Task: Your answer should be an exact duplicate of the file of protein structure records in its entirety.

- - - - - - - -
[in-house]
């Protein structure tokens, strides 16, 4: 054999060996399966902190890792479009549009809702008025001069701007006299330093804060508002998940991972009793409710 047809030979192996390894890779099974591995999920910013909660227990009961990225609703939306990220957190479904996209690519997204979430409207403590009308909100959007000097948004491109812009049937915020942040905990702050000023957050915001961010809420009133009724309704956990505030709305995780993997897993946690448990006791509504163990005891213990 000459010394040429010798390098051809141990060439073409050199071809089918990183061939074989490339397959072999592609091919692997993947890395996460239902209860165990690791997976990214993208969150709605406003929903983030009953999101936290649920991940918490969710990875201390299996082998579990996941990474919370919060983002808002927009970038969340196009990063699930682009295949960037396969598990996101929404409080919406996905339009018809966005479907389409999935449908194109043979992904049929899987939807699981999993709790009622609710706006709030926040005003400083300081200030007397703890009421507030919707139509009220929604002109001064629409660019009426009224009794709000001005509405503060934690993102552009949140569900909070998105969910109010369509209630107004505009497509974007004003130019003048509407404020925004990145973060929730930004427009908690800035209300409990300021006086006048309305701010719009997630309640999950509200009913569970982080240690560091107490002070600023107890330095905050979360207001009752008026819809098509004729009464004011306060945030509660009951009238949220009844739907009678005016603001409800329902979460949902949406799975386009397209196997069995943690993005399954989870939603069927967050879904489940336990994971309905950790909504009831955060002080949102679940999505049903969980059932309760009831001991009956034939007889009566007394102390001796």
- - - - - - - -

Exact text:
[in-house]
């Protein structure tokens, strides 16, 4: 054999060996399966902190890792479009549009809702008025001069701007006299330093804060508002998940991972009793409710 047809030979192996390894890779099974591995999920910013909660227990009961990225609703939306990220957190479904996209690519997204979430409207403590009308909100959007000097948004491109812009049937915020942040905990702050000023957050915001961010809420009133009724309704956990505030709305995780993997897993946690448990006791509504163990005891213990 000459010394040429010798390098051809141990060439073409050199071809089918990183061939074989490339397959072999592609091919692997993947890395996460239902209860165990690791997976990214993208969150709605406003929903983030009953999101936290649920991940918490969710990875201390299996082998579990996941990474919370919060983002808002927009970038969340196009990063699930682009295949960037396969598990996101929404409080919406996905339009018809966005479907389409999935449908194109043979992904049929899987939807699981999993709790009622609710706006709030926040005003400083300081200030007397703890009421507030919707139509009220929604002109001064629409660019009426009224009794709000001005509405503060934690993102552009949140569900909070998105969910109010369509209630107004505009497509974007004003130019003048509407404020925004990145973060929730930004427009908690800035209300409990300021006086006048309305701010719009997630309640999950509200009913569970982080240690560091107490002070600023107890330095905050979360207001009752008026819809098509004729009464004011306060945030509660009951009238949220009844739907009678005016603001409800329902979460949902949406799975386009397209196997069995943690993005399954989870939603069927967050879904489940336990994971309905950790909504009831955060002080949102679940999505049903969980059932309760009831001991009956034939007889009566007394102390001796």